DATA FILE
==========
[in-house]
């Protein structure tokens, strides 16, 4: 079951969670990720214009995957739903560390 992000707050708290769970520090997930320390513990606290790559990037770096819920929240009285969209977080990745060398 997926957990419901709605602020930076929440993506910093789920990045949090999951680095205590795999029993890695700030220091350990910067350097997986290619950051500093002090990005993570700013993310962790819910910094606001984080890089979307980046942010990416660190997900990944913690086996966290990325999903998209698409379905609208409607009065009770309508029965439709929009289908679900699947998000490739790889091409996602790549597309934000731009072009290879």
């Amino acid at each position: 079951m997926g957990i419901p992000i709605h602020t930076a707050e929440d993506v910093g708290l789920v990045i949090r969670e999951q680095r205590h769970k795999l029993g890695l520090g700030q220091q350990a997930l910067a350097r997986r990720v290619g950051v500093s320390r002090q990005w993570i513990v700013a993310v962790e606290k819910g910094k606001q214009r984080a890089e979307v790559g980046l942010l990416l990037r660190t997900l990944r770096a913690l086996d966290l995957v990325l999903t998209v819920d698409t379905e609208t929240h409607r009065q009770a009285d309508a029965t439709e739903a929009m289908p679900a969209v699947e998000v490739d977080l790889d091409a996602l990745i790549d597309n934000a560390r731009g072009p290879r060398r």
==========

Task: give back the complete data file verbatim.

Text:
[in-house]
């Protein structure tokens, strides 16, 4: 079951969670990720214009995957739903560390 992000707050708290769970520090997930320390513990606290790559990037770096819920929240009285969209977080990745060398 997926957990419901709605602020930076929440993506910093789920990045949090999951680095205590795999029993890695700030220091350990910067350097997986290619950051500093002090990005993570700013993310962790819910910094606001984080890089979307980046942010990416660190997900990944913690086996966290990325999903998209698409379905609208409607009065009770309508029965439709929009289908679900699947998000490739790889091409996602790549597309934000731009072009290879």
């Amino acid at each position: 079951m997926g957990i419901p992000i709605h602020t930076a707050e929440d993506v910093g708290l789920v990045i949090r969670e999951q680095r205590h769970k795999l029993g890695l520090g700030q220091q350990a997930l910067a350097r997986r990720v290619g950051v500093s320390r002090q990005w993570i513990v700013a993310v962790e606290k819910g910094k606001q214009r984080a890089e979307v790559g980046l942010l990416l990037r660190t997900l990944r770096a913690l086996d966290l995957v990325l999903t998209v819920d698409t379905e609208t929240h409607r009065q009770a009285d309508a029965t439709e739903a929009m289908p679900a969209v699947e998000v490739d977080l790889d091409a996602l990745i790549d597309n934000a560390r731009g072009p290879r060398r």